Home Business Scams - Tips On Avoiding Them
Maybe the reason you're interested in setting up a home business is because you've seen an ad that perked your interest or you were approached by a friend or colleague about a great home business money-making opportunity and those entrepreneurial juices started to flow. Your imagination starts to flow and dreams of quitting your job fill your every thought.
Hello, hey, ok... time to stop dreaming. I hate to burst your bubble or stop your fantasy ride but before you give your boss a piece of your mind there's a few things you need to consider.
First, you need to realize that probably 99% of all home business / work from home offers out there are flat out scams. After all, if it was that easy to pay a few dollars and make thousands, wouldn't everyone be doing it by now and why tell you about it?
Below I've listed and briefly discussed how to recognize and avoid a few of the biggest scams out there.
Location? Location? Location
Check out every offer and assume it's a scam until you have iron-clad proof that it's not. A few things to consider are: Where did you see that work from home offer? If you got it by traditional mail or by email or saw it on a poster taped around a telephone pole, then I can guarantee you right now that it's not a legitimate offer. On the other hand, if you saw the ad in a newspaper, in a jobs magazine or on a jobs website, then it's a little more likely to be legit - but not necessarily.
Will this scam ever end? Well, not until people stop falling for it. This is the most established work-from-home scam of all time and it's been going on for what seems like forever now. How it works is that once you pay your money and sign up to work from home, you are sent a set of envelopes and ads just like the one you responded to. The whole idea is to simply get names of people who are interested in home business ops and get a quick buck. You could make a little money if you mail to the right mailing list but don't count it. Work from home offers like this are simply illegal pyramid schemes. You will not make money putting letters into envelopes - so get over it and move on!
The practice of charging for supplies is hard to pin down to any one scam - it's a common most work-at-home scams work (including the envelope stuffing scam mentioned above). You'll be asked to make a minimal "investment" for whatever materials will be needed to do the work and then you'll receive a collection of very shoddy materials that are worth a fraction of what you paid for them and last but not least you'll soon realize that there was never a market for work anyway.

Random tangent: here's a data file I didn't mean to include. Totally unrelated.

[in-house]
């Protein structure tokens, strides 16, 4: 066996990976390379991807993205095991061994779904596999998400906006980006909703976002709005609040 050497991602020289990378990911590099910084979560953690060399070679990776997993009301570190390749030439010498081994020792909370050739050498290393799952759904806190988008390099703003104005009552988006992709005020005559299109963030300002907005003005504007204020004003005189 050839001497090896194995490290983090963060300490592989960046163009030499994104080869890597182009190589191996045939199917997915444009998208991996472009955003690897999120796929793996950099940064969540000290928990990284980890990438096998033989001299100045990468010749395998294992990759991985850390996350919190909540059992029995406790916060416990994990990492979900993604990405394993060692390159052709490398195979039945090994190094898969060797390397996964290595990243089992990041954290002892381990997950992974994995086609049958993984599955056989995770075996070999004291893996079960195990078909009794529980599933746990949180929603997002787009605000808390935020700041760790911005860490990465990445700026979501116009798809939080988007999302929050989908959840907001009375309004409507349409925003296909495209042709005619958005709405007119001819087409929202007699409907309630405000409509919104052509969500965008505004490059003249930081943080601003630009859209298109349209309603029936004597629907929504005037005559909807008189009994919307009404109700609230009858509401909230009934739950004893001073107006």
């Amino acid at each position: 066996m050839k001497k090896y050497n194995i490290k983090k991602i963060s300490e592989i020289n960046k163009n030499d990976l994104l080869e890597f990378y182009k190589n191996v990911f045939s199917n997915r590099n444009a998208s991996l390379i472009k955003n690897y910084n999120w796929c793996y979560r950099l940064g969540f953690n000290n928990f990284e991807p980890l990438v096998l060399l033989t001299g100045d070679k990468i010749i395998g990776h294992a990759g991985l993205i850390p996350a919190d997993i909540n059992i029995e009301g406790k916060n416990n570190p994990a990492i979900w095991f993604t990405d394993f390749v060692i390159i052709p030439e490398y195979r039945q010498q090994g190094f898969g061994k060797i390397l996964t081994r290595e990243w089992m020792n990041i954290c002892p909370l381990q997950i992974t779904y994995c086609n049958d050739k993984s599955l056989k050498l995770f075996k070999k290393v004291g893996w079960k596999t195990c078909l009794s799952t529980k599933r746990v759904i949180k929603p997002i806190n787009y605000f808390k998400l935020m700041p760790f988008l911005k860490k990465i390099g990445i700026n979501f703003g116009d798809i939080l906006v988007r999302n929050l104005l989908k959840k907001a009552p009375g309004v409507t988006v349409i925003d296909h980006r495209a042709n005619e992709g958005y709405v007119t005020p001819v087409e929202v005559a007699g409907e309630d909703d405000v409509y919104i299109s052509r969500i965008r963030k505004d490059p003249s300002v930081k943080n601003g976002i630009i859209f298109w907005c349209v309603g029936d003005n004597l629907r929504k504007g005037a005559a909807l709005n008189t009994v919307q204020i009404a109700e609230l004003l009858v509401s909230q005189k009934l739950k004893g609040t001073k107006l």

Don't walk - run? if anyone asks for money upfront. Any company worth it's salt would be willing to deduct any "fees" from your first paycheck. Any company not willing to do that, is in all likely-hood simply out to scam you into giving them some upfront money and then as the saying goes? "leaving dodge" as quickly as possible.
Working for Free
This variation on the scam is common with crafts. You might be asked to work from home making clothes, ornaments or toys. Everything appears to be legitimate - you received materials without paying any money and you're doing the work. Unfortunately for you, when you send the work back, the company will tell you that it didn't meet their "quality standards" and will refuse to pay you. They will then sell what you've provided and move on to the next sucker.
Never do craft type work from home unless you're selling the items yourself. Remember, you don't need to restrict your sales to consumers only? you could also be selling to wholesalers. The bottom line is this, you need to be the one deciding what you make and then collect the money yourself.
Medical Billing, Typing From Home and More
Many work-from-home scams involve persuading you that some industry has more work to do than it can handle and so it has to outsource to people like you, working from home. For example, you might be told that you'll be typing legal documents or entering medical bills into an electronic database. These scams have one thing in common - they all say that all you need is a computer and they go on to explain that all you need to do to make big bucks is to buy some "special software".
The software is package so it appears to be from a completely unrelated company, but don't be fooled - the whole purpose behind this so-called opportunity is to simply sell you the over-priced and worthless software. And of course, once you open and load the software on your computer you will never get your money back because that's how all software guarantees work. Once you break the seal you own it.
Starting your own home based business is a dream that millions of people have and it's a legitimate and worthy endeavor. Unfortunately, the crooks out there know this and they play on these desires and so you need to be very cautious. And remember, starting a home business that involves "working" for another company isn't the best idea even if they offer a completely legitimate opportunity. The reason is because even if they do pay you for your work, you still won't earn anywhere near the income could if you were to start a home-based business where you created your own product or service. So why even bother with these outside companies at all?
About the Author: Kevin Erickson is a contributing writer for: http://www.work-at-homedepot.com and http://www.eyeonsubprime.com and http://www.total-forex.com. This article may be reproduced only in its entirety.